Sunday, March 07, 2004

Rain And The Rhinovirus

The slate gray, billowing clouds finally moved west, taking the sudden gusty rain with them. I had been sitting in my car waiting for the shower to pass, watching the Charles River fall over its little spillway, impatient to get to my walk. There's nothing like a good old fashioned cold to bring out one's peevishness. One's head -- the brain pan, for goodness sakes -- becomes host to a miraculously self-renewing spring, bubbling up from nostrils and eyes and throat. The unexpected downpour seemed a watery taunt. Childish, hankering, I taunted back: Rain, rain go away/ little Paula wants to play.

There was a part of me that was at peace. I was warm and dry. The rain noodled pleasantly on the car roof. The clouds were extravagant, interesting. But nonetheless, there they were, all three kilesas at once, doing their little vaudeville routine: the wanting, the pushing away, the clamoring, impatient, snot-addled, illusory self.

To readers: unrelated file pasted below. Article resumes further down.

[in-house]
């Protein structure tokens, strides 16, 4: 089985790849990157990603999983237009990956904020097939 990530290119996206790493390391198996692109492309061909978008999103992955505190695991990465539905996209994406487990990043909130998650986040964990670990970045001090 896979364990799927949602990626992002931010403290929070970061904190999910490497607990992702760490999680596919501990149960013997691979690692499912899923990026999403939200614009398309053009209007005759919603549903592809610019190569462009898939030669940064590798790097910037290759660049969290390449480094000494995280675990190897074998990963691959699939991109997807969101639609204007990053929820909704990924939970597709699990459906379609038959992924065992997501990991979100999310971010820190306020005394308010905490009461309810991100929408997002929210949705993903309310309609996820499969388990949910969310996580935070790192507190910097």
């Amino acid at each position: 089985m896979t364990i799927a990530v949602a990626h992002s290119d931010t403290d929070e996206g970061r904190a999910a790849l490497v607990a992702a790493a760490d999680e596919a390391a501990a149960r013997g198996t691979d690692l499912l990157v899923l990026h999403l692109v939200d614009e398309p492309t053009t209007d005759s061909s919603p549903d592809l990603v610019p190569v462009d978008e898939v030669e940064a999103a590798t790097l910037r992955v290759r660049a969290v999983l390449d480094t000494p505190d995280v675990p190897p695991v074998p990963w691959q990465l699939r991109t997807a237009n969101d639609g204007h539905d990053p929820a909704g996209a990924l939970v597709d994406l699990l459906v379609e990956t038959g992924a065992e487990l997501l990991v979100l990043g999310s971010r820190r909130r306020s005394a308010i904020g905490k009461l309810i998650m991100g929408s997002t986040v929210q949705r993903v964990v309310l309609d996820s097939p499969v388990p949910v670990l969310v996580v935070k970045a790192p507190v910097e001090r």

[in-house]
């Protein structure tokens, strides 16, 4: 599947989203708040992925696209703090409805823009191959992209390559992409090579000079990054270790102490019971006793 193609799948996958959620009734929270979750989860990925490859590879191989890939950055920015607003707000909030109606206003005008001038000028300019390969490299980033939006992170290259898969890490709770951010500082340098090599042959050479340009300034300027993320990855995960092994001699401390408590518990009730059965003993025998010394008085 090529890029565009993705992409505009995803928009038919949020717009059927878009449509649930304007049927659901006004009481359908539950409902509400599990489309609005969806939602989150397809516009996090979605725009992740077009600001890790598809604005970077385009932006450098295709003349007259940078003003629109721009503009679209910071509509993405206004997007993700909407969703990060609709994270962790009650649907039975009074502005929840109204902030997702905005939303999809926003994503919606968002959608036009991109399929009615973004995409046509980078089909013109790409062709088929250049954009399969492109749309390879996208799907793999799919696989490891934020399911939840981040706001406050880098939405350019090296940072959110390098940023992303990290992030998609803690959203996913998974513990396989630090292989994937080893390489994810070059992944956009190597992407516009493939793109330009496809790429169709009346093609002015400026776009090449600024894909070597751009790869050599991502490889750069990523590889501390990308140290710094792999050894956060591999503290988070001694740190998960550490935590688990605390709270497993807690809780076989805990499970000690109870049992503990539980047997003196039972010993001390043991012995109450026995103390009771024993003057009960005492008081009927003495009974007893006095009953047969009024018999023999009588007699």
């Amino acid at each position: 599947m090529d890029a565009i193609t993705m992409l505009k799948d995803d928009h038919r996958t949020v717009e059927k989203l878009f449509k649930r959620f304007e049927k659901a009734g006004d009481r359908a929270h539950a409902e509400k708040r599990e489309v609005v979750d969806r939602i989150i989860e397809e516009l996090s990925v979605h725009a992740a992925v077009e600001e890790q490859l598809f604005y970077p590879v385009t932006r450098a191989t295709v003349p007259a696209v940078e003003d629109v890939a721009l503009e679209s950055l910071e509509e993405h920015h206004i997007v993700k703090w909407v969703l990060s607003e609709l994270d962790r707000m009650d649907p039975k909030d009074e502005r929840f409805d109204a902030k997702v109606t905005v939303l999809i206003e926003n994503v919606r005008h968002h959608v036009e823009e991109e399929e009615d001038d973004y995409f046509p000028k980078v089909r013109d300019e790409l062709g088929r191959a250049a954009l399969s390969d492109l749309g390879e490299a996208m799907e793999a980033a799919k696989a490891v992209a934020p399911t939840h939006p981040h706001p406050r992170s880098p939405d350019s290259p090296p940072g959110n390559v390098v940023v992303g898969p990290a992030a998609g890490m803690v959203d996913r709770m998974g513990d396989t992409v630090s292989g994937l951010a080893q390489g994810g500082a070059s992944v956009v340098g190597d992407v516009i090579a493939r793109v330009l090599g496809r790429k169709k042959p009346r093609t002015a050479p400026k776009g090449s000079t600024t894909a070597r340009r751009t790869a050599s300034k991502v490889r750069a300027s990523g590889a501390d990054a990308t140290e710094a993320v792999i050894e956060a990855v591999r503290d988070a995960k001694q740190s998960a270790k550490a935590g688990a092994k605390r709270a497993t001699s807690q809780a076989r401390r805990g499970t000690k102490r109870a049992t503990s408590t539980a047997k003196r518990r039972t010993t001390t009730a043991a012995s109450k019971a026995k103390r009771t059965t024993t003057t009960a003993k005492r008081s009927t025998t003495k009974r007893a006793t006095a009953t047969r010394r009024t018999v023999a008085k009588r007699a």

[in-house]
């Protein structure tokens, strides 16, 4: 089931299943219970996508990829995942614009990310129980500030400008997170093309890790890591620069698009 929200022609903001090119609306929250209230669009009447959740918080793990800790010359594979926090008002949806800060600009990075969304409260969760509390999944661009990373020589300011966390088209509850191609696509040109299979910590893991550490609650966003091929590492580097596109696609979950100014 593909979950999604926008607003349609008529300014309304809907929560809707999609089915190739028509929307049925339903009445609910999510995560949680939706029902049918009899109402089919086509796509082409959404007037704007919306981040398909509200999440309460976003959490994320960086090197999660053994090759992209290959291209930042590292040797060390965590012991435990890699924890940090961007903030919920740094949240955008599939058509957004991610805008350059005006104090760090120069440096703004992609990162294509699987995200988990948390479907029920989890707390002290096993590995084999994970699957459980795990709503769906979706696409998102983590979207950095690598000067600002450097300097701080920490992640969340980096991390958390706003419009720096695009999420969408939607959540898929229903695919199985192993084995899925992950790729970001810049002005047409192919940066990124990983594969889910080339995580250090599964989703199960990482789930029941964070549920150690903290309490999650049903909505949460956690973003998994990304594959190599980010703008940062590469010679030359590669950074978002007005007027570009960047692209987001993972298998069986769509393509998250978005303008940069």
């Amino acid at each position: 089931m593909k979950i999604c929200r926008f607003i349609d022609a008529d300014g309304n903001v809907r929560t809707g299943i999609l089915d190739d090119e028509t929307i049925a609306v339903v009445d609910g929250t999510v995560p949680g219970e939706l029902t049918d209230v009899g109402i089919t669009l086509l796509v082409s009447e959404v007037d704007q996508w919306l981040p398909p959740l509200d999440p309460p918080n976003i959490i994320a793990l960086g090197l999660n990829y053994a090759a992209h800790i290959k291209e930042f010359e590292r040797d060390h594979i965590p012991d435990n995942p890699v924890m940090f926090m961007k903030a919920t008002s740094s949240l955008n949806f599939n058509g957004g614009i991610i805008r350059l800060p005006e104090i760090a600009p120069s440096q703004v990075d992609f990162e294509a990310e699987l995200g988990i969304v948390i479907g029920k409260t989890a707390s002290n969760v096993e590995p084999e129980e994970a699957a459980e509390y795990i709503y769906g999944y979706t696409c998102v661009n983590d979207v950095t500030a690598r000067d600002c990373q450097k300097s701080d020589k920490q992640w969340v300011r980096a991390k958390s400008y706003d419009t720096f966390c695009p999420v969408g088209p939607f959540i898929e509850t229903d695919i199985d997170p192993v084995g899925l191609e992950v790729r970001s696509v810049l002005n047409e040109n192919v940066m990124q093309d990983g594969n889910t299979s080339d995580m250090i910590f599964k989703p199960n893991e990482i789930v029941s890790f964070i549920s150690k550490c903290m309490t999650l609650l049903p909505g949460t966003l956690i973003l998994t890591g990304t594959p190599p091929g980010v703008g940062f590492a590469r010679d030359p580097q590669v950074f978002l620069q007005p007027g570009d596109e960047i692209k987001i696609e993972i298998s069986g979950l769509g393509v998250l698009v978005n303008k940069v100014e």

Finally, the rain stopped.

So I went out, avec camera again, into the late winter woods. The landscape's pallette has been narrowing week by week to dun gray, brown, black. Subtle purple and green branches, by contrast, appeared neon-bright. Green-gray lichens seemed positively gaudy. The drabness honed attention. I noticed that form, underfoot, was giving way to a humid compost of emptiness: mud and decaying leaves. I took a picture of the delicate ribs of a tattered, rotting leaf on a bed of sludge. My own ribs someday.

Almost out of film, I picked my way through the brush and trash of the municipal, post-industrial riverbank, drawn by some clustered clumps of pale stalks rising from the water just offshore. They were mudstained and wet up half their length, then ghostly beige. I got closer and peered into the water from which they rose: the eye of a dead fish stared back.

As I walked back to my car, I remembered that it's Lent: the season of relinquishment, of fasting. The bleak stretch between Fat Tuesday and the Easter Ham. The final dregs of winter, just before the earliest, most tentative hints of spring. Which is, after all, the prize. The resurrection and the life. The binge that follows the purge. Brought to you by your heavenly host, JC. Who descended and rose and ascended and who will be back for a rapturous return engagement. Get your Godside tickets now. Christian "salvation" with its complicated timetable and mechanics exasperates me. Is there a Christian equivalent of When you meet the Buddha on the road, slay him ?

The green mountains, replies Dogen, are walking.

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